Week 30 | Arrive Early

This week, your Project 52 : Stay Awake challenge is pretty simple: arrive early.  Plan to be early.  And, when you are there, waiting around, notice what's happening.  When you get wherever you need to be, notice what you see, hear, smell, taste and feel.  Watch as your children enjoy the moment not rushing as well.

-Shawn @ AA/P52

I've realized as I've gotten older, and a bit more established in this parenting thing, that I have to plan more than before.  The sense of entitlement that came with the attitude that "I should be able to spend my time how I want to spend it" has given way to, "I should really get to bed now so I don't start the week off wrong" and even, occasionally, "Maybe I'll get up now and start the day while the girls are still sleeping". 

How I was "spending my time" was on things that were not really productive anyway--watching uninspiring TV, mindlessly surfing the net, pinning things haphazardly on Pinterest, checking my phone for new Instagram pics every two minutes -- and usually until way too late at night.  This is how I felt like I had some control in my day.  And yet, for what purpose?  That control I was allowing myself to feel paved the way to grumpy mornings, haste-filled reactions, frustrating dinner routines and a self-inflicted drained mother. 

Now-a-days, I feel my best when I stick to some sort of routine, because then I can schedule in "my time" and time to get everything done without feeling like I'm being robbed of something.  It's not to say that I don't stay up too late some nights, or that I don't sleep in every now and then, or that I don't find inspiration on Pinterest or in others' blogs and writings.   But now that I know and can feel the difference when I'm more diligent and take more responsibility with my time, I sure notice when I don't.  

{Though this prompt was designed for the week prior, I decided to wait until one of mine was heading to school, to put the prompt to test.  It was the *perfect* reminder. }


I'm not sure if it's that the baby of the family will always feel "too young", or if it's just too easy to forget the older one was this young too…but my youngest started her first day of Preschool last week.  

We got up early.  I allowed for enough time for her to carefully match the teal in her shirt with the teal in her shorts, because the pink of her shirt didn't match the pink in the skirt, and the shoes were a whole different story.  We had breakfast, we took our time saying good-bye to big sis and beloved babysitter, and we left early.  We weren't the only ones eagerly arriving full of contained kinetic emotion.  

I studied the confidence in her walk as she headed up the sidewalk.  I felt the butterflies double in my stomach as we got closer to the door.  I tasted the bittersweet flavor of pride and disbelief as I took her picture, the one above: Is she old enough to know how to pose like this?  Is she really old enough to be in preschool?  But it was as if the camera was showing me the picture of a girl who was more than ready;  it was the foreshadowing that the butterflies in my stomach would have found solace in, if they could trust what they were seeing.  But my worry for how she'd handle my departure fueled the butterfly furry that I created and yet was trying so hard to control at the same time.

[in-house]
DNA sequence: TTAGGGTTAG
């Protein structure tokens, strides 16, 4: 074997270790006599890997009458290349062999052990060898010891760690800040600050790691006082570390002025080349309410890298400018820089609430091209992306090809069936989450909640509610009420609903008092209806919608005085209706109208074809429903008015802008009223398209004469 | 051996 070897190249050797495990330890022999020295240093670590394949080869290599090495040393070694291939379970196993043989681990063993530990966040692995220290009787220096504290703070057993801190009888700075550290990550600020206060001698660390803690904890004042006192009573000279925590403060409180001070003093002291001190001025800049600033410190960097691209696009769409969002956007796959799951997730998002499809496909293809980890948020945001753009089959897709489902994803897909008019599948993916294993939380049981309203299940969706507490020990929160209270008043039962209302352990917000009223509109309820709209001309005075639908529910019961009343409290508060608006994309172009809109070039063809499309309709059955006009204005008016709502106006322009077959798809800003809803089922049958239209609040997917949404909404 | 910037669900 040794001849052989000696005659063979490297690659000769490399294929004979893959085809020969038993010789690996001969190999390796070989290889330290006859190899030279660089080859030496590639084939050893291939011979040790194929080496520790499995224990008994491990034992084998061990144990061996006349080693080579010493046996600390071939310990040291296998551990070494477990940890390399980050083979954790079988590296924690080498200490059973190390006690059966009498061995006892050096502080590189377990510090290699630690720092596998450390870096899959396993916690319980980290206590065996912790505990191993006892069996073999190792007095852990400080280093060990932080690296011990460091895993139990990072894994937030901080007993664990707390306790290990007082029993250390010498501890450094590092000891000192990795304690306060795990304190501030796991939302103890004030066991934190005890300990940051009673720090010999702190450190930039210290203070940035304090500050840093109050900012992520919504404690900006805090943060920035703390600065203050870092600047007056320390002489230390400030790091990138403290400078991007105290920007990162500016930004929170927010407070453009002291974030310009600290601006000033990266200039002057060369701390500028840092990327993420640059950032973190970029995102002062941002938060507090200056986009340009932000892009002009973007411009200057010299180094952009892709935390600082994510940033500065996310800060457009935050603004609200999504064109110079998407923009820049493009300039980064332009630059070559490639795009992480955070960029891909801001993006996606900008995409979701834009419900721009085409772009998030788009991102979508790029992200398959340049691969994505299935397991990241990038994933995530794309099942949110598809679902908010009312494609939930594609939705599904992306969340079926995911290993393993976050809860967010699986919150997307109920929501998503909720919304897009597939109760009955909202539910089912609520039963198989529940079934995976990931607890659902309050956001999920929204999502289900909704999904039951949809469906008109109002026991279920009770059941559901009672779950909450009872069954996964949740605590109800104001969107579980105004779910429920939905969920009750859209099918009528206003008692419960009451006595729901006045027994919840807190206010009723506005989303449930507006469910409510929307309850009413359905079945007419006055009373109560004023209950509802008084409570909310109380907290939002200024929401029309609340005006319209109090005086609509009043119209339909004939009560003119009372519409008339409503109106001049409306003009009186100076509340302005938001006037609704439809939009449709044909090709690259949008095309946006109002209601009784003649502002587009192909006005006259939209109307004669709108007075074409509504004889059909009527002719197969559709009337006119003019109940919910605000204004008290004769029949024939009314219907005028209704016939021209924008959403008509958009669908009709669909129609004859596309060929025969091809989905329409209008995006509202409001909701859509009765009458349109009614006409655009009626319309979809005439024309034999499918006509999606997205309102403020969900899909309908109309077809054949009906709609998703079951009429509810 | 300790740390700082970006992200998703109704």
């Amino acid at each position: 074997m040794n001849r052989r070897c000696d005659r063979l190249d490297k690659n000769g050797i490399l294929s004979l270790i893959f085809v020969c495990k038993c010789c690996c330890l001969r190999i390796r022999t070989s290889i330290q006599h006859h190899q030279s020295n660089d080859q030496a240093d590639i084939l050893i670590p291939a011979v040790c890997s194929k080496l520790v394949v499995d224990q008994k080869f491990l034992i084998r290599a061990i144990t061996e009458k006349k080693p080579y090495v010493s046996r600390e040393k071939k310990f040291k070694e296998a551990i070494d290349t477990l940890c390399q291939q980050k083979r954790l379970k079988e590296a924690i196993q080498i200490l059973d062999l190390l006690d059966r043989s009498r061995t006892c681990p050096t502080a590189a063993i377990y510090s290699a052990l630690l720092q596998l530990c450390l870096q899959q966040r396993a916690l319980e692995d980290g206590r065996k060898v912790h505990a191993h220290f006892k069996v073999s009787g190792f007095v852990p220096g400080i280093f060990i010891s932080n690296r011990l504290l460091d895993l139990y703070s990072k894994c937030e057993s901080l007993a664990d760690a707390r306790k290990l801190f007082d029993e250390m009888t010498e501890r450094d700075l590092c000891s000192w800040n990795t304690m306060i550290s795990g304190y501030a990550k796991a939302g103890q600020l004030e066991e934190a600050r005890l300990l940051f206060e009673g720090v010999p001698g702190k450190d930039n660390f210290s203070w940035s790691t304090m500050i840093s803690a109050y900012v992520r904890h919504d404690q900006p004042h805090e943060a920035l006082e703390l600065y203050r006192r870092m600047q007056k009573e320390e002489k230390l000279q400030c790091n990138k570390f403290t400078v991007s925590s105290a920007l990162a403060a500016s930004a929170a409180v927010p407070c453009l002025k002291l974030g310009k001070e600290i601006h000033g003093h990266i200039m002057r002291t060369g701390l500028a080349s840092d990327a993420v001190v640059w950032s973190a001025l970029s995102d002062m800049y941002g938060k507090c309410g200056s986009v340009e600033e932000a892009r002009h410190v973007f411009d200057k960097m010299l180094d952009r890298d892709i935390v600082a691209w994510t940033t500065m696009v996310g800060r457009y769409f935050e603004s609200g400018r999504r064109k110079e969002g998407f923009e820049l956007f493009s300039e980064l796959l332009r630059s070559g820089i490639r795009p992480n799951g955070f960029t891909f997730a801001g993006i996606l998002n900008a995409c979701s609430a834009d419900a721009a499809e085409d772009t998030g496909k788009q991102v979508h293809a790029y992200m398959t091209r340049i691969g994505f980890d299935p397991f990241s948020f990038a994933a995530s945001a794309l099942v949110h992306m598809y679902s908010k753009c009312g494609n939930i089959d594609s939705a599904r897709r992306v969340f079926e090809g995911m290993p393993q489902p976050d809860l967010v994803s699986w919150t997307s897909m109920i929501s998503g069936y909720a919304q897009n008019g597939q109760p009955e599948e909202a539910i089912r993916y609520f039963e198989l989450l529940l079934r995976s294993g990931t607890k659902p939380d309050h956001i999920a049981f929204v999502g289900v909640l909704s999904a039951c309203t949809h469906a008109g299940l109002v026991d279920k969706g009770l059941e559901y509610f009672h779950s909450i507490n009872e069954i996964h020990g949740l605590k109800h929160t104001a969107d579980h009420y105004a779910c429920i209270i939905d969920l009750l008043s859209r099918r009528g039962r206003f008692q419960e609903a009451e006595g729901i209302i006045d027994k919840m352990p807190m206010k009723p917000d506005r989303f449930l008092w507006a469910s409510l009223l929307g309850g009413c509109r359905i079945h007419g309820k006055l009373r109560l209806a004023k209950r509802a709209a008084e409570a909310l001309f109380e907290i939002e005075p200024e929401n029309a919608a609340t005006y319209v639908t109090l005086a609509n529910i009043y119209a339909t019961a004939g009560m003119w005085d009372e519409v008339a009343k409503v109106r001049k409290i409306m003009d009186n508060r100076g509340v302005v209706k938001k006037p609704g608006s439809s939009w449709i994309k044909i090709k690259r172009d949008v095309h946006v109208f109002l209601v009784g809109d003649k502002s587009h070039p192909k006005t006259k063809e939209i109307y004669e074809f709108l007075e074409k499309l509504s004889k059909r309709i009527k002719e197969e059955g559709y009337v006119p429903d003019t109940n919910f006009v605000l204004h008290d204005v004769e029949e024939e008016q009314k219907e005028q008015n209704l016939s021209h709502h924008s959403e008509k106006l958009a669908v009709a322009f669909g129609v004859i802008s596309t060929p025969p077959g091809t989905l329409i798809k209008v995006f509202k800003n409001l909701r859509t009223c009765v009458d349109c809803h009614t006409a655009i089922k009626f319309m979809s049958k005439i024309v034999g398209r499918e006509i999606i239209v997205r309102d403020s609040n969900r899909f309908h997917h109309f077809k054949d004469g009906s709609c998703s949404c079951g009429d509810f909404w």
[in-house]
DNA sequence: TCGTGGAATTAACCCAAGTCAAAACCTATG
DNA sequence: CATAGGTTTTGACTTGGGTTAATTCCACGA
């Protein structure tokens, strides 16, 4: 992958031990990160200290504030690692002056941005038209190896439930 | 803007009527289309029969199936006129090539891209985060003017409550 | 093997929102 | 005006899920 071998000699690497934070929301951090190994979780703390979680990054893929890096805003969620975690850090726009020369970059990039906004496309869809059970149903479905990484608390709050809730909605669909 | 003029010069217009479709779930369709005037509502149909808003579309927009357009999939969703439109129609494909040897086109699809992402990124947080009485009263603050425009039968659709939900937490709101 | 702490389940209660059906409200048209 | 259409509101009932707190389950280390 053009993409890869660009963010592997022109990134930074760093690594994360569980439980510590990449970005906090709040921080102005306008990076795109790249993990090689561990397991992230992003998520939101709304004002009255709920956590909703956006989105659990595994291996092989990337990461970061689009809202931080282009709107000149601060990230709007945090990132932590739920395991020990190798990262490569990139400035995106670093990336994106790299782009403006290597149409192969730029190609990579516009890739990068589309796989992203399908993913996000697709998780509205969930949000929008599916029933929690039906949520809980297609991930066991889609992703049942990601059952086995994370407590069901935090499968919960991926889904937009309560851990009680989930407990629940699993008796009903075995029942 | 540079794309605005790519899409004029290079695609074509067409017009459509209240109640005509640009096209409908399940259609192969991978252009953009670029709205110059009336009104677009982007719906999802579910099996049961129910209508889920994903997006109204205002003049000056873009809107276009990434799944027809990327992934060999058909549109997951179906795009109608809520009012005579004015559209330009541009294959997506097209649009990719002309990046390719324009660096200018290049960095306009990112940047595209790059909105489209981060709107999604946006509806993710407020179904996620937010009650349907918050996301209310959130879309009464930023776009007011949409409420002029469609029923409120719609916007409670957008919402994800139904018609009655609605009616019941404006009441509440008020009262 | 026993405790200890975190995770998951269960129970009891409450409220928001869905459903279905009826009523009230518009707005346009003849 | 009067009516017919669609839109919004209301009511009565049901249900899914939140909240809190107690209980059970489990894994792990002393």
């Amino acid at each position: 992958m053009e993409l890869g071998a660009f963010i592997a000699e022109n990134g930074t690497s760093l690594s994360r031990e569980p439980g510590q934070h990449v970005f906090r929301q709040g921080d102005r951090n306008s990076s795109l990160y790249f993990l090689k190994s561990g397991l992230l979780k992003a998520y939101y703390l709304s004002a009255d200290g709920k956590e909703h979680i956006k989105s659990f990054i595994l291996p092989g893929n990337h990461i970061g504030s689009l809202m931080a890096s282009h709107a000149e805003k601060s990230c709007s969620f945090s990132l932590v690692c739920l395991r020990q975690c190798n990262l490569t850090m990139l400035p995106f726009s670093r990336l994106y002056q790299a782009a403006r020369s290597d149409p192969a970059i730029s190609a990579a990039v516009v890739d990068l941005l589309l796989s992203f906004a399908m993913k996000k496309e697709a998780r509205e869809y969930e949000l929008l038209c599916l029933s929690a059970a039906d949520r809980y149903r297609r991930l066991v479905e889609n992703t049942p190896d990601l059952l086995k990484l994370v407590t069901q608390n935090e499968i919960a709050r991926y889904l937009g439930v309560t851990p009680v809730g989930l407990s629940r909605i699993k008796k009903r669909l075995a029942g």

I watched her go straight into the room, to the familiar toys that she had been watching her sister play with for two years.  I  felt her excitement as the teacher pulled out the bunny, Mr. Cladwell, from his cage and the actuality of what we had been talking about for over a week was now hers to take in:  this was now HER classroom.  

I did not rush the "goodbye".  I made sure she knew where the potty was, and where to wash her hands.  I made sure to give her the distance that she sought to create, I was ready to meet her glance when she looked back in excitement that she finally got to pet the bunny.  I met her glance again as she walked away toward the Play Dough table,

but this time she paused to wave to me.  

She was ready for me to leave.  I wasn't sure what I expected, but in that moment, I didn't feel rushed to leave.  I was a bit stuck in fact. 

I asked her for a hug, and she came.  She was not sad, but instead, eager to interact with the room full of new young faces.  She asked me who she should sit by, and I gave her the two options that were available to her.  She turned to me, gave me a hug, said goodbye and went to sit next to the girl in the purple shirt. 

I did not rush out the door, I looked back to be sure that she knew that goodbye meant that I was leaving (duh).  What I saw proved to me that she knew, that she understood, that I could trust in what had just transpired, that she was going to have a great day.  

I felt that familiar frog in my throat and took a minute, in the familiar parking lot of the office where I'm fortunate enough to be able to share my love and realities of parenthood with those in my professional atmosphere.   I knew my co-workers were waiting to hear how she did, and it could be summed up in one statement: "I had to beg her for a hug".  Oh, thank goodness!  The frog and the butterflies gave way to a sigh and a smile.  


I know I'm not the only one with this going-(back)-to-school theme in their life right now -- not the only one with the frogs and butterflies!  

How did your kids do on their first day?

 © Houseman 2013